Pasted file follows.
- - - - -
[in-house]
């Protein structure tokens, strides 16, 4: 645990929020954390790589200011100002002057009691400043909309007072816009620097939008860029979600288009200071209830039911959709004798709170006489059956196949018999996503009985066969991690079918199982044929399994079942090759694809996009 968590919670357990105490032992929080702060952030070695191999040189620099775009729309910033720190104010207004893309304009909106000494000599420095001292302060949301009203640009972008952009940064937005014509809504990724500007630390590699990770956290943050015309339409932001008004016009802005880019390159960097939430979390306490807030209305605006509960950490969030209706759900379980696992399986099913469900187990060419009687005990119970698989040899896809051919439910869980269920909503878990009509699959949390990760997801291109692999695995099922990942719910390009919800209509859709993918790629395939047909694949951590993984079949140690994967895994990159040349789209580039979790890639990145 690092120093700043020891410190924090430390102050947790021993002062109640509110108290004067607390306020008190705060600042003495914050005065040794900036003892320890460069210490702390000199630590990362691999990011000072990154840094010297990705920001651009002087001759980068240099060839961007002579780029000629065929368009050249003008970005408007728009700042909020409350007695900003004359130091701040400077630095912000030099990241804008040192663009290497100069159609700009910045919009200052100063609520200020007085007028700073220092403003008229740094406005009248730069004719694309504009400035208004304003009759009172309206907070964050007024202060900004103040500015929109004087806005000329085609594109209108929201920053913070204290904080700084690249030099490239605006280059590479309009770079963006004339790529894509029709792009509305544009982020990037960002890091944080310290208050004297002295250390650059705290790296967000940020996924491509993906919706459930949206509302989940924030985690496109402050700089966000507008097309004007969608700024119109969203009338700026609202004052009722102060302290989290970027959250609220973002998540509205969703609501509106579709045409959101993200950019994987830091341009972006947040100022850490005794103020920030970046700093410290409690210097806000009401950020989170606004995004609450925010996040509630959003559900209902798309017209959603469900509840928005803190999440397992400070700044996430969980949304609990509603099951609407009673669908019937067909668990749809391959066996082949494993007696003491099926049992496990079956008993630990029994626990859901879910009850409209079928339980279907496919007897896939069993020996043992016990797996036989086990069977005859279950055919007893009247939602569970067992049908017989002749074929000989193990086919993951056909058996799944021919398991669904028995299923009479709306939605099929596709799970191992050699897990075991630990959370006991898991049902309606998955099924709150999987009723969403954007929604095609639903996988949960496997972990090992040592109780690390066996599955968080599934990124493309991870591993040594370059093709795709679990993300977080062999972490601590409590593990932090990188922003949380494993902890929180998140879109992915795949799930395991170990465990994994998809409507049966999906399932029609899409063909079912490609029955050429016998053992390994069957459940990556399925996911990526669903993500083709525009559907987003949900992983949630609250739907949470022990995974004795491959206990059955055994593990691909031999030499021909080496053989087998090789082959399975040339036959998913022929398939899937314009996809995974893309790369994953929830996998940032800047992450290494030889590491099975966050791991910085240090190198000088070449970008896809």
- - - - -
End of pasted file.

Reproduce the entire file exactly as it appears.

[in-house]
């Protein structure tokens, strides 16, 4: 645990929020954390790589200011100002002057009691400043909309007072816009620097939008860029979600288009200071209830039911959709004798709170006489059956196949018999996503009985066969991690079918199982044929399994079942090759694809996009 968590919670357990105490032992929080702060952030070695191999040189620099775009729309910033720190104010207004893309304009909106000494000599420095001292302060949301009203640009972008952009940064937005014509809504990724500007630390590699990770956290943050015309339409932001008004016009802005880019390159960097939430979390306490807030209305605006509960950490969030209706759900379980696992399986099913469900187990060419009687005990119970698989040899896809051919439910869980269920909503878990009509699959949390990760997801291109692999695995099922990942719910390009919800209509859709993918790629395939047909694949951590993984079949140690994967895994990159040349789209580039979790890639990145 690092120093700043020891410190924090430390102050947790021993002062109640509110108290004067607390306020008190705060600042003495914050005065040794900036003892320890460069210490702390000199630590990362691999990011000072990154840094010297990705920001651009002087001759980068240099060839961007002579780029000629065929368009050249003008970005408007728009700042909020409350007695900003004359130091701040400077630095912000030099990241804008040192663009290497100069159609700009910045919009200052100063609520200020007085007028700073220092403003008229740094406005009248730069004719694309504009400035208004304003009759009172309206907070964050007024202060900004103040500015929109004087806005000329085609594109209108929201920053913070204290904080700084690249030099490239605006280059590479309009770079963006004339790529894509029709792009509305544009982020990037960002890091944080310290208050004297002295250390650059705290790296967000940020996924491509993906919706459930949206509302989940924030985690496109402050700089966000507008097309004007969608700024119109969203009338700026609202004052009722102060302290989290970027959250609220973002998540509205969703609501509106579709045409959101993200950019994987830091341009972006947040100022850490005794103020920030970046700093410290409690210097806000009401950020989170606004995004609450925010996040509630959003559900209902798309017209959603469900509840928005803190999440397992400070700044996430969980949304609990509603099951609407009673669908019937067909668990749809391959066996082949494993007696003491099926049992496990079956008993630990029994626990859901879910009850409209079928339980279907496919007897896939069993020996043992016990797996036989086990069977005859279950055919007893009247939602569970067992049908017989002749074929000989193990086919993951056909058996799944021919398991669904028995299923009479709306939605099929596709799970191992050699897990075991630990959370006991898991049902309606998955099924709150999987009723969403954007929604095609639903996988949960496997972990090992040592109780690390066996599955968080599934990124493309991870591993040594370059093709795709679990993300977080062999972490601590409590593990932090990188922003949380494993902890929180998140879109992915795949799930395991170990465990994994998809409507049966999906399932029609899409063909079912490609029955050429016998053992390994069957459940990556399925996911990526669903993500083709525009559907987003949900992983949630609250739907949470022990995974004795491959206990059955055994593990691909031999030499021909080496053989087998090789082959399975040339036959998913022929398939899937314009996809995974893309790369994953929830996998940032800047992450290494030889590491099975966050791991910085240090190198000088070449970008896809």